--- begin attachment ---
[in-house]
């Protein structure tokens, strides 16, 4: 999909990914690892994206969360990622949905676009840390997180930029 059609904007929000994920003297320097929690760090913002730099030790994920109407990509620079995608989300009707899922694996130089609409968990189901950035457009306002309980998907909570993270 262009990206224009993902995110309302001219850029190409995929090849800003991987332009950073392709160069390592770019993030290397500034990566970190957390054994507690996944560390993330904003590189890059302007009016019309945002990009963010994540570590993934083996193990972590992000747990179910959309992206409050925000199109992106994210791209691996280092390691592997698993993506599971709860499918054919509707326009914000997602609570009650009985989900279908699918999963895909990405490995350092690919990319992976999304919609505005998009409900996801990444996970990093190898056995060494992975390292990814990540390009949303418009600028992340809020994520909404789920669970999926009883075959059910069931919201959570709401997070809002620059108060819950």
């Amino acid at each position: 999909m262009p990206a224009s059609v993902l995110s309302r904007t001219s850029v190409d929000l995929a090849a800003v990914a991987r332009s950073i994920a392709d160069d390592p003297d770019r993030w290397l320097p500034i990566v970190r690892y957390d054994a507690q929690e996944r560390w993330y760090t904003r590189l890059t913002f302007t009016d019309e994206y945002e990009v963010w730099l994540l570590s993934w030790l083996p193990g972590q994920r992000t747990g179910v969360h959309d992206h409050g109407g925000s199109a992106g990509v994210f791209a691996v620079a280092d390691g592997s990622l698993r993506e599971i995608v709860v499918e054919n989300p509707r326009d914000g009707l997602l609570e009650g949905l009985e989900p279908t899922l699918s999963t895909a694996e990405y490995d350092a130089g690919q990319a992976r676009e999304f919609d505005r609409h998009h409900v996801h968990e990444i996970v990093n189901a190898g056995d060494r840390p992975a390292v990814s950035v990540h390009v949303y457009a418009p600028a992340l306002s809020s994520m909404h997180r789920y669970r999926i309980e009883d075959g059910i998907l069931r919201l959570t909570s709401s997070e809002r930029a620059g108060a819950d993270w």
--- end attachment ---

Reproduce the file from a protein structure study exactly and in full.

[in-house]
């Protein structure tokens, strides 16, 4: 999909990914690892994206969360990622949905676009840390997180930029 059609904007929000994920003297320097929690760090913002730099030790994920109407990509620079995608989300009707899922694996130089609409968990189901950035457009306002309980998907909570993270 262009990206224009993902995110309302001219850029190409995929090849800003991987332009950073392709160069390592770019993030290397500034990566970190957390054994507690996944560390993330904003590189890059302007009016019309945002990009963010994540570590993934083996193990972590992000747990179910959309992206409050925000199109992106994210791209691996280092390691592997698993993506599971709860499918054919509707326009914000997602609570009650009985989900279908699918999963895909990405490995350092690919990319992976999304919609505005998009409900996801990444996970990093190898056995060494992975390292990814990540390009949303418009600028992340809020994520909404789920669970999926009883075959059910069931919201959570709401997070809002620059108060819950």
């Amino acid at each position: 999909m262009p990206a224009s059609v993902l995110s309302r904007t001219s850029v190409d929000l995929a090849a800003v990914a991987r332009s950073i994920a392709d160069d390592p003297d770019r993030w290397l320097p500034i990566v970190r690892y957390d054994a507690q929690e996944r560390w993330y760090t904003r590189l890059t913002f302007t009016d019309e994206y945002e990009v963010w730099l994540l570590s993934w030790l083996p193990g972590q994920r992000t747990g179910v969360h959309d992206h409050g109407g925000s199109a992106g990509v994210f791209a691996v620079a280092d390691g592997s990622l698993r993506e599971i995608v709860v499918e054919n989300p509707r326009d914000g009707l997602l609570e009650g949905l009985e989900p279908t899922l699918s999963t895909a694996e990405y490995d350092a130089g690919q990319a992976r676009e999304f919609d505005r609409h998009h409900v996801h968990e990444i996970v990093n189901a190898g056995d060494r840390p992975a390292v990814s950035v990540h390009v949303y457009a418009p600028a992340l306002s809020s994520m909404h997180r789920y669970r999926i309980e009883d075959g059910i998907l069931r919201l959570t909570s709401s997070e809002r930029a620059g108060a819950d993270w």